Today you can create this mantra for your marriage “I’ll be Christlike in my marriage because it creates one less person (with issues) to deal with!”
Healthy people create healthy relationships. And because the only person you can change is yourself, you can make it your life’s ambition to mind your own business first, even as you trust God to change your husband 1 Thessalonians 4:11
And listen – personal growth is not all that complicated. It’s a matter of listening to what God is saying now and putting it work.
In my experience, God doesn’t throw a bunch of improvements in my direction, hoping I’ll somehow muddle my way through them. More often than not, God works with me at my level. i.e., the capacity I have in Him.
So what is God saying in your intimate walk? (Bible reading, prayer, personal walk) Choose one thing. Do it. And then move on to the next thing He shows you.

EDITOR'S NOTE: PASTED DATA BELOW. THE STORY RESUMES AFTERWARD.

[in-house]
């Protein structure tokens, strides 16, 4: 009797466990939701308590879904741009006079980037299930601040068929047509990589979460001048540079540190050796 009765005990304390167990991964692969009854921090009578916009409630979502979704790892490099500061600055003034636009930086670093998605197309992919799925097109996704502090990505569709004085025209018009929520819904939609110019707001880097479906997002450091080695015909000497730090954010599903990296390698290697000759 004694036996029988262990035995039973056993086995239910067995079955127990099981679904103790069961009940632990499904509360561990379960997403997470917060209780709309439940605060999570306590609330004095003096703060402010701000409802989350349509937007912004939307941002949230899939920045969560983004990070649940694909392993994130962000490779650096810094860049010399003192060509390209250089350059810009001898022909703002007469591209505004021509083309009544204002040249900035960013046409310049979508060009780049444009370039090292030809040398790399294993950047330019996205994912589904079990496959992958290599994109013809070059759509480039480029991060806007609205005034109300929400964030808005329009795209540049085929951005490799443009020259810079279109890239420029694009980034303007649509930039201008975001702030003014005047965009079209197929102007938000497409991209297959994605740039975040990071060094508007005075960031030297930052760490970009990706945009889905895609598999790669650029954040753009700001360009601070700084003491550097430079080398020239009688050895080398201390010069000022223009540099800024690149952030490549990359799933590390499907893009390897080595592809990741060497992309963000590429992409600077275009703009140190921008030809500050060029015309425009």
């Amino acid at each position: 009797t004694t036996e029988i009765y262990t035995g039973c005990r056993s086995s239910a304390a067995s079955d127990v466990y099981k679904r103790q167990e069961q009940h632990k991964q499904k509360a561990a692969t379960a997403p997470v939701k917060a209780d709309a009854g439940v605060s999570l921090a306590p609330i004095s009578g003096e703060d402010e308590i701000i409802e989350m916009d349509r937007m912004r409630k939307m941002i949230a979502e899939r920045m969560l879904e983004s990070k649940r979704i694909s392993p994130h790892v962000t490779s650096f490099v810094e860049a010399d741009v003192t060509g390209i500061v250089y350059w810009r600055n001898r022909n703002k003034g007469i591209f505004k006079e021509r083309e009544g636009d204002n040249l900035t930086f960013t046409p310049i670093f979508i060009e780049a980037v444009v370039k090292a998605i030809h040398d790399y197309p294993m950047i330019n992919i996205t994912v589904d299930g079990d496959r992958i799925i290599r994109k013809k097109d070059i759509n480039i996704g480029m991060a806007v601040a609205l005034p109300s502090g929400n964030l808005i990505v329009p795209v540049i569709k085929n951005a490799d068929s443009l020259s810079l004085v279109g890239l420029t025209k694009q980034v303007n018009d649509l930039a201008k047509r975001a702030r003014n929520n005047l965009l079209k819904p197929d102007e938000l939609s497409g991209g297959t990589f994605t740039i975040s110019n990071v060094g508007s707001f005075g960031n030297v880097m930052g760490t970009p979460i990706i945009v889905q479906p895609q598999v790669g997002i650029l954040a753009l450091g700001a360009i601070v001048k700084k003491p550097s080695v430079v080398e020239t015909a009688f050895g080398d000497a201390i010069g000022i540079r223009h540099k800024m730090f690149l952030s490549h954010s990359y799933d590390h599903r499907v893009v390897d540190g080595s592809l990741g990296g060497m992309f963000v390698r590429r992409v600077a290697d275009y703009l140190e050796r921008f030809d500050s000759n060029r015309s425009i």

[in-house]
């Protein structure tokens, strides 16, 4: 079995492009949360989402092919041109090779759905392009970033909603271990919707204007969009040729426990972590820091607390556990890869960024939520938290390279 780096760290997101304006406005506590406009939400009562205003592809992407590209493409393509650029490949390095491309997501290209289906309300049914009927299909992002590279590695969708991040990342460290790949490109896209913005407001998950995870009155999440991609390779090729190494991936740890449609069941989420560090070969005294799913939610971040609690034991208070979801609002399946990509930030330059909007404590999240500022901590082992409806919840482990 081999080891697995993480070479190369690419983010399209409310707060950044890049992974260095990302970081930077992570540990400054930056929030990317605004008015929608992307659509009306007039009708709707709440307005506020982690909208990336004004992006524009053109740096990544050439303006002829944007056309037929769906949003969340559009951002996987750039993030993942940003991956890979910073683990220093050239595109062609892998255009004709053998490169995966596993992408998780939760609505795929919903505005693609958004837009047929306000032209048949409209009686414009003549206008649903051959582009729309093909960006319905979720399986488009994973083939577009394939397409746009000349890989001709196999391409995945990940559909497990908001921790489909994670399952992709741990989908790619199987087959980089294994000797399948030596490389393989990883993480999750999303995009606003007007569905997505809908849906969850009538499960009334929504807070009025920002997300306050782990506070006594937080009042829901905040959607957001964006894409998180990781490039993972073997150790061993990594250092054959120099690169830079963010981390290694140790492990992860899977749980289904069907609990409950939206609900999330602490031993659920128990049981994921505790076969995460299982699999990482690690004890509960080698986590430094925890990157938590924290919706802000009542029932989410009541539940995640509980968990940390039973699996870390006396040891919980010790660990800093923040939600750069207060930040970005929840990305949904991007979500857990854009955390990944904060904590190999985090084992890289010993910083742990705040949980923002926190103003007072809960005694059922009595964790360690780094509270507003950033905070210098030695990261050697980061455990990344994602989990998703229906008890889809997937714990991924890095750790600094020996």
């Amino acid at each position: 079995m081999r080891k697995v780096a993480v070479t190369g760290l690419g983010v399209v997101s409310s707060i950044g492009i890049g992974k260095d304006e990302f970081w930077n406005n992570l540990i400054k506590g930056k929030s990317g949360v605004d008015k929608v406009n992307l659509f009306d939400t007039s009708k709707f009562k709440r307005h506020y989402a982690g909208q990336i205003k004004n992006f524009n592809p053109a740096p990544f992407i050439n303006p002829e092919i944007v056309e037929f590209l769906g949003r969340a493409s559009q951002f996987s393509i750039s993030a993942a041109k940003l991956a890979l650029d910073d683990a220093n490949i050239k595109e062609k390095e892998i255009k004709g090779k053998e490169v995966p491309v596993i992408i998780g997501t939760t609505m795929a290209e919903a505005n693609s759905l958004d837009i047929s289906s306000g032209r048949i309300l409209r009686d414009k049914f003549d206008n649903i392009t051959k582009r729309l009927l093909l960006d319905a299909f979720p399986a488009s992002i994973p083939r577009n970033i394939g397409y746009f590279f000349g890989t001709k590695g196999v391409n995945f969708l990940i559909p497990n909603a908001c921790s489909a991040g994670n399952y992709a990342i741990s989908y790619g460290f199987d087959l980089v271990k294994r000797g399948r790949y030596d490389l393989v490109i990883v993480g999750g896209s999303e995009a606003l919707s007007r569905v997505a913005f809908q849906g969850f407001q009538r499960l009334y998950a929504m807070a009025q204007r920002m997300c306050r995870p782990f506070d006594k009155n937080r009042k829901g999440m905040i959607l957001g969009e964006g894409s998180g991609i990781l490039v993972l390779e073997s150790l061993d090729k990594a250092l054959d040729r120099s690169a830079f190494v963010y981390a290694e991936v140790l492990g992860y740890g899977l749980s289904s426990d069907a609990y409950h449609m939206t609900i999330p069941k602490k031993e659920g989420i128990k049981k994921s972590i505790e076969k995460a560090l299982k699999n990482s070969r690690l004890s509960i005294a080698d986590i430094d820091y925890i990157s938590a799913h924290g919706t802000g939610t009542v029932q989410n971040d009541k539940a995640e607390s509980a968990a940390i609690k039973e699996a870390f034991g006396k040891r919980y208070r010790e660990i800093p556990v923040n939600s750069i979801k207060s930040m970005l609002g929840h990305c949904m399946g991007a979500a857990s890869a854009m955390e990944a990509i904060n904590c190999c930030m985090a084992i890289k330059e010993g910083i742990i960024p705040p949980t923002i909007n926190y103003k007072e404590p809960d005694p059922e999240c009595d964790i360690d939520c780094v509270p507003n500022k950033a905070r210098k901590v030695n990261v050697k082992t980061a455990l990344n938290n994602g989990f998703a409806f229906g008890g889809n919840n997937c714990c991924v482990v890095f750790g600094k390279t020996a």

In not too long you’ll look back and be amazed by the distance you have traveled. Those little steps add up. Ask me how I know.
3. Have staying power
In courtship, Tommy and I had tons of opportunities to walk away from the relationship.
But somehow in spite of all the silly arguments, serious misunderstandings, disappointments and wrong mindsets, we made it to the altar and got married.
We had expected for the difficulties of courtship and dating to die after “I do.” We figured we had conquered the worst and the hardest part of our relating. We were wrong.
It turns out the tiffs in our courtship were mere specks compared to the stuff we’d deal with in marriage.